Robert J. Spencer, Jr., the designer of this house, was one of the most successful of Chicago's Prairie school architects. In 1914 William Gray Purcell wrote of the work of Spencer and Powers that “anything in the way of a building to which you can really attach a ‘style’ is really not architecture.” 36 The designs of Spencer and Powers do not really fit comfortably within the Prairie school, though we associate them with it. The Hager house goes far and wide in its references, to Vienna, to England, and to Louis H. Sullivan, Frank Lloyd Wright, and Chicago, but it ends up being recognizable (as Purcell pointed out) only as a product of Spencer's own sensibility. In the single brick-clad two-story volume, Spencer plays with symmetry and symmetrical fenestration, and with projecting bays. The recessed entrance porch has a pair of Sullivanesque columns, and the casement windows have a delicate design based upon the tulip. The tulip motif for the leaded and colored glass windows was suggested to the architect by Mrs. Hager.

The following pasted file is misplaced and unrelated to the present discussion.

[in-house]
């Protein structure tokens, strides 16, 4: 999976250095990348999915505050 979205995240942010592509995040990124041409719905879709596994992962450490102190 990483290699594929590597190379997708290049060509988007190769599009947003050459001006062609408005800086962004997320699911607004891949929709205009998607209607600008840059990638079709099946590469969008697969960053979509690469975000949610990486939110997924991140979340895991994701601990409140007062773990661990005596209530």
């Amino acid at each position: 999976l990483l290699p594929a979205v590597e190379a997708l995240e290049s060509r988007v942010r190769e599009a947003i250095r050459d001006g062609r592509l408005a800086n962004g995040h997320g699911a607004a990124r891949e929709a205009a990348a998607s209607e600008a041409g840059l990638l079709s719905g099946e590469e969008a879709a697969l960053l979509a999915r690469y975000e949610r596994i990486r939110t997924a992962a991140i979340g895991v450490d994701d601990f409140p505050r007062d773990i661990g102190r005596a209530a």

William Gray Purcell, “Spencer and Powers, Architects,” Western Architect 20:4 (April 1919):36.